Immerse yourself in all things beer
Alright!  I admit it; I had a bit of a moral breakdown.  Come on though, don’t we all every once and awhile? One fine evening a while back I noticed on a homebrew forum that someone posted about the Northern Brewer’s extract IIPA kit being listed for $21 at the checkout when it was priced at $55 on the product page.  I had a few homebrews in me, thought about how this is probably a mistake
by some internet guy they hired because there was no sale going on, decided it may be morally wrong to take advantage of said mistake and did it anyways.  Long story short, I now have a IIPA kit that I don’t really want because I don’t like brewing giant beers that clog up a keg line for months.  So I needed something to do.

First things first, I decided definitely not to brew this beer.  I made it a few years back as an extract brewer and wasn’t crazy about it. It was too malty and not hoppy enough for my tastes.  So, with that decision made I needed to decide what to do with the ingredients.

This is what I came up with:
Step One:  Canning starter wort for future use.  I used half of a six pound container of LME in two gallons of water, boiled for fifteen minutes and then added to cleaned and sanitized mason jars.  Not sure if I need to boil the wort or clean and sanitize since these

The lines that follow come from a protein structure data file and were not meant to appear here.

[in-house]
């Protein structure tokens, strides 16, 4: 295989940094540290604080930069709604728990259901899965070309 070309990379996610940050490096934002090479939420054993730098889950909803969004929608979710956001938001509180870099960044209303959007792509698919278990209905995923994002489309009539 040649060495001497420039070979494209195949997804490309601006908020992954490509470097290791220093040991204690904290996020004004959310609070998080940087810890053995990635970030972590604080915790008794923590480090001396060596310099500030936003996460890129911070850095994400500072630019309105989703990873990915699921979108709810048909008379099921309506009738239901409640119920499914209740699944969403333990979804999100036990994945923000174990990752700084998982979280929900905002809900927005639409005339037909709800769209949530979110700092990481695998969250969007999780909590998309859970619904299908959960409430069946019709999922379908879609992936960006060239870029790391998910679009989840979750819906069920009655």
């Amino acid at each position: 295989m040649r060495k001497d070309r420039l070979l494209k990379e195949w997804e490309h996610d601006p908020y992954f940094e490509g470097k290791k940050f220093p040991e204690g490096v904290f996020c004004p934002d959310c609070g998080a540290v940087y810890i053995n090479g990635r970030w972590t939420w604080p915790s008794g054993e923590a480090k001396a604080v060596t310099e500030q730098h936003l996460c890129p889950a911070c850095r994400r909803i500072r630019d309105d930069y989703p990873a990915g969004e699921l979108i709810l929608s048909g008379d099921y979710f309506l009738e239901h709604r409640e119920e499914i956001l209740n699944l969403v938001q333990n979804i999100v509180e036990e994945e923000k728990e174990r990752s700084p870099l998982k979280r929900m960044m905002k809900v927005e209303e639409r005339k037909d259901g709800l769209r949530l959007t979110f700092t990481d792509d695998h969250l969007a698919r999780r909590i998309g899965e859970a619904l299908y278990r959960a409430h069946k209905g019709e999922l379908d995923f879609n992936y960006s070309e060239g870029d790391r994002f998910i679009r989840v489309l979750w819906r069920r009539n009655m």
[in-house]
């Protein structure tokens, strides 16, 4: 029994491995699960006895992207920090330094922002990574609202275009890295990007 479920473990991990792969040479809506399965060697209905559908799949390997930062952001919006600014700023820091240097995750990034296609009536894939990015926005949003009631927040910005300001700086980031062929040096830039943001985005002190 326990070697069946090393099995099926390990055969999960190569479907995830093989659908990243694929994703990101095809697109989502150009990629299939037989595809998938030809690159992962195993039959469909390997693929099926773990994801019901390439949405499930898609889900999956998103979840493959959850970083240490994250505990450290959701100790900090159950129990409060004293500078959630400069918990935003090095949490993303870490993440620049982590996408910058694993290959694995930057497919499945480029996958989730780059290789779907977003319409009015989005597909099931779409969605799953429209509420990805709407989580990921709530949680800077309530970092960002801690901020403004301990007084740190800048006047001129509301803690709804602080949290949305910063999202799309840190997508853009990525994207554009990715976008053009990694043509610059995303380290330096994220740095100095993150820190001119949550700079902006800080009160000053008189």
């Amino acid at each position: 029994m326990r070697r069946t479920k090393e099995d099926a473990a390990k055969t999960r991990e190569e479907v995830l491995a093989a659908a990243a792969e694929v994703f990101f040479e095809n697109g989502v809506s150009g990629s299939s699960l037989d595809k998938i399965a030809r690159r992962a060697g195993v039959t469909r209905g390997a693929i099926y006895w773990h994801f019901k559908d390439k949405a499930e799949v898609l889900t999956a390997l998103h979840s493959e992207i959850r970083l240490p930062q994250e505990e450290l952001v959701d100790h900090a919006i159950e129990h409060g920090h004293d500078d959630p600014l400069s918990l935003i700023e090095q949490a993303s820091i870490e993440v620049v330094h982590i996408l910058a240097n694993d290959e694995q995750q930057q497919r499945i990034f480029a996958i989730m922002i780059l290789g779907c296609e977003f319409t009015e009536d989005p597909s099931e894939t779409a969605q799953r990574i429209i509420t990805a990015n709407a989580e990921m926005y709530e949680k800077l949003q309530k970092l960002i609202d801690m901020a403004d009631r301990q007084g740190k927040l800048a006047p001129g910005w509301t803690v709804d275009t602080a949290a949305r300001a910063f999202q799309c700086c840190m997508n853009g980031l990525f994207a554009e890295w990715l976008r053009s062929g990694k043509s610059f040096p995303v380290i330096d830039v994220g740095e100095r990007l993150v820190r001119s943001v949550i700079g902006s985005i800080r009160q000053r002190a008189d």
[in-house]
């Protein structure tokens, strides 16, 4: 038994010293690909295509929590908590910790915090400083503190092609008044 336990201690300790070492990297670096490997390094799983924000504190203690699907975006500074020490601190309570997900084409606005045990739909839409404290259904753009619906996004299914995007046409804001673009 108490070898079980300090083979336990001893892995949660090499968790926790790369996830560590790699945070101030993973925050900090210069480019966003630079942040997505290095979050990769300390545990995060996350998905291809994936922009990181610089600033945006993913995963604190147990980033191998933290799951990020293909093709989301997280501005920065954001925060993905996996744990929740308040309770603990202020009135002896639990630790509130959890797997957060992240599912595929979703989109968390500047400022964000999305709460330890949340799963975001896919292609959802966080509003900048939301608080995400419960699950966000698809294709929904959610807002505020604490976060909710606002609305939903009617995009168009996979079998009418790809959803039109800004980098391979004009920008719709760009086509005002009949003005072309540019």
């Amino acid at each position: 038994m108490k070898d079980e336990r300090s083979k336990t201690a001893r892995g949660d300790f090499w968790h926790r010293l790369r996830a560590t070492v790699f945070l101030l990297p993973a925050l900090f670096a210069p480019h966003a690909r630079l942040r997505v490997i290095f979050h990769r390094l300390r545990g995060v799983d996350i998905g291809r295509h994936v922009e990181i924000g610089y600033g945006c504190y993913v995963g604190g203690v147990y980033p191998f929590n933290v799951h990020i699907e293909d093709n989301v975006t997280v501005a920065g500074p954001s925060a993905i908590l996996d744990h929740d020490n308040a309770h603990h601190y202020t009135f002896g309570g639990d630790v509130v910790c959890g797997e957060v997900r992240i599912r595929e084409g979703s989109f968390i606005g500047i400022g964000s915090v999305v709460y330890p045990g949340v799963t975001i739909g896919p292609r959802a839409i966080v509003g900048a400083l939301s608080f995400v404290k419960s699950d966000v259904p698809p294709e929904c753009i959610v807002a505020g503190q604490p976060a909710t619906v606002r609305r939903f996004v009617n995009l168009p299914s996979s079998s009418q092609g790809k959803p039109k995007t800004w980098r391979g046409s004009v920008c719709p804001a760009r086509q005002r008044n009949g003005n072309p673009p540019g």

will boil in the pressure cooker but never hurts to be safe right?  Pressure cooking jars 15PSI heats liquids to about 240* which kills
everything making cans of starter work safe to use right out of the jar.  It’s time consuming up front but saves time making starters in the future.  It would have been less time consuming had I possessed a pressure cooker that held more than five jars at once but chalk that up to user error. 

Step Two:  Brew  IPA.  I choose to do a 2.5 gallon BIAB IPA with a simple grain bill and hopped up with a mixture of Summit, Centennial and two ounces of Cascade.  I mixed all of them together, averaged the Alpha Acid percentage to be
about 10% and bittered with a half ounce at 60 minutes before dumping in half ounce increments at 15, 10, 5, and then a remaining 1.5 ounces at flameout for a fifteen minute aroma steep before cooling.   Contrary to my road map above I decided to use some British Ale II I had bottom cropped from a Bitter (more to come on that in a few weeks).  Not really to style but it was easy and cheap.  

Steps Three, Four and Five: To be determined.  Step three begins by finding out what kind of giant beer I want to do.  With a 10 gallon cooler as my mashtun I like the idea of cheating with malt extract for big beers so I don’t need to mash at a low water to grain ratio.  Step four will be the Session beer with the Glacier hops. And finally step five; the three remaining pounds of LME.  If I’m lazy this might go into step four.  If not, we’ll see.  Maybe I’ll can more starter wort but I don’t really want to do that in the near future again.  
Well, at least my moral lapse is going to result in potentially four beers with enough starter wort to do a bunch of yeast starters. 
So, in the long run I guess I don’t feel too bad about taking advantage of a glitch in the system.

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